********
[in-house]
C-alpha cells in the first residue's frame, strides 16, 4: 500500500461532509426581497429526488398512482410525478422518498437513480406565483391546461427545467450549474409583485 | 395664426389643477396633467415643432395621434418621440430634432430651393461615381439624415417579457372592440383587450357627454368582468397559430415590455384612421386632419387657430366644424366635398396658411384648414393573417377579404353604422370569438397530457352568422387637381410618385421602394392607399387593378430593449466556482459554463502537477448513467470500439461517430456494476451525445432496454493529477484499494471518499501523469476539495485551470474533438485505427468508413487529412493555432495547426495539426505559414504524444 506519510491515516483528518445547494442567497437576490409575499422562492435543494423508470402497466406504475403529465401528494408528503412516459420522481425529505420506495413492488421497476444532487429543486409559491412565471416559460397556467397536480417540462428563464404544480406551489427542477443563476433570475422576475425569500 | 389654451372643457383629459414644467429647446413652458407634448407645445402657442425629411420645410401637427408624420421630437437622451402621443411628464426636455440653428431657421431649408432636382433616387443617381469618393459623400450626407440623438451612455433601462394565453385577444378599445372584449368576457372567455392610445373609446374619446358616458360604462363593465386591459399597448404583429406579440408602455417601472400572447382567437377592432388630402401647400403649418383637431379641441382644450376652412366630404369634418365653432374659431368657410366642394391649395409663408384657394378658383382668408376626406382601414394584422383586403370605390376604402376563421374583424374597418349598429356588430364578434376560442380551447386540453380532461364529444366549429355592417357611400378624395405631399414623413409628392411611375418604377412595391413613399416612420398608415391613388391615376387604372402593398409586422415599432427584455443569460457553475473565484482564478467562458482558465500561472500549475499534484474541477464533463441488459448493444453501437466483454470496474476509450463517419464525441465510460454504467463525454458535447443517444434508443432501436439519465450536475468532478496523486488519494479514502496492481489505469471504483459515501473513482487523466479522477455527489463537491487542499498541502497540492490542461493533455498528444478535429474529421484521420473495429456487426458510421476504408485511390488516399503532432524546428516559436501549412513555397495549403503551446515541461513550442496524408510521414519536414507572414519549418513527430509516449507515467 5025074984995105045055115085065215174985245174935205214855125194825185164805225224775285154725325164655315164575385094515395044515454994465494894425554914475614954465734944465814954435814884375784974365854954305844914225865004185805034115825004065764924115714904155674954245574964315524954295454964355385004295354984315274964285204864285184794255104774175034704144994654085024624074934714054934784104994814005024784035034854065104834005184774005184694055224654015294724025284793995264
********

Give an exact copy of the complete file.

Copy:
[in-house]
C-alpha cells in the first residue's frame, strides 16, 4: 500500500461532509426581497429526488398512482410525478422518498437513480406565483391546461427545467450549474409583485 | 395664426389643477396633467415643432395621434418621440430634432430651393461615381439624415417579457372592440383587450357627454368582468397559430415590455384612421386632419387657430366644424366635398396658411384648414393573417377579404353604422370569438397530457352568422387637381410618385421602394392607399387593378430593449466556482459554463502537477448513467470500439461517430456494476451525445432496454493529477484499494471518499501523469476539495485551470474533438485505427468508413487529412493555432495547426495539426505559414504524444 506519510491515516483528518445547494442567497437576490409575499422562492435543494423508470402497466406504475403529465401528494408528503412516459420522481425529505420506495413492488421497476444532487429543486409559491412565471416559460397556467397536480417540462428563464404544480406551489427542477443563476433570475422576475425569500 | 389654451372643457383629459414644467429647446413652458407634448407645445402657442425629411420645410401637427408624420421630437437622451402621443411628464426636455440653428431657421431649408432636382433616387443617381469618393459623400450626407440623438451612455433601462394565453385577444378599445372584449368576457372567455392610445373609446374619446358616458360604462363593465386591459399597448404583429406579440408602455417601472400572447382567437377592432388630402401647400403649418383637431379641441382644450376652412366630404369634418365653432374659431368657410366642394391649395409663408384657394378658383382668408376626406382601414394584422383586403370605390376604402376563421374583424374597418349598429356588430364578434376560442380551447386540453380532461364529444366549429355592417357611400378624395405631399414623413409628392411611375418604377412595391413613399416612420398608415391613388391615376387604372402593398409586422415599432427584455443569460457553475473565484482564478467562458482558465500561472500549475499534484474541477464533463441488459448493444453501437466483454470496474476509450463517419464525441465510460454504467463525454458535447443517444434508443432501436439519465450536475468532478496523486488519494479514502496492481489505469471504483459515501473513482487523466479522477455527489463537491487542499498541502497540492490542461493533455498528444478535429474529421484521420473495429456487426458510421476504408485511390488516399503532432524546428516559436501549412513555397495549403503551446515541461513550442496524408510521414519536414507572414519549418513527430509516449507515467 5025074984995105045055115085065215174985245174935205214855125194825185164805225224775285154725325164655315164575385094515395044515454994465494894425554914475614954465734944465814954435814884375784974365854954305844914225865004185805034115825004065764924115714904155674954245574964315524954295454964355385004295354984315274964285204864285184794255104774175034704144994654085024624074934714054934784104994814005024784035034854065104834005184774005184694055224654015294724025284793995264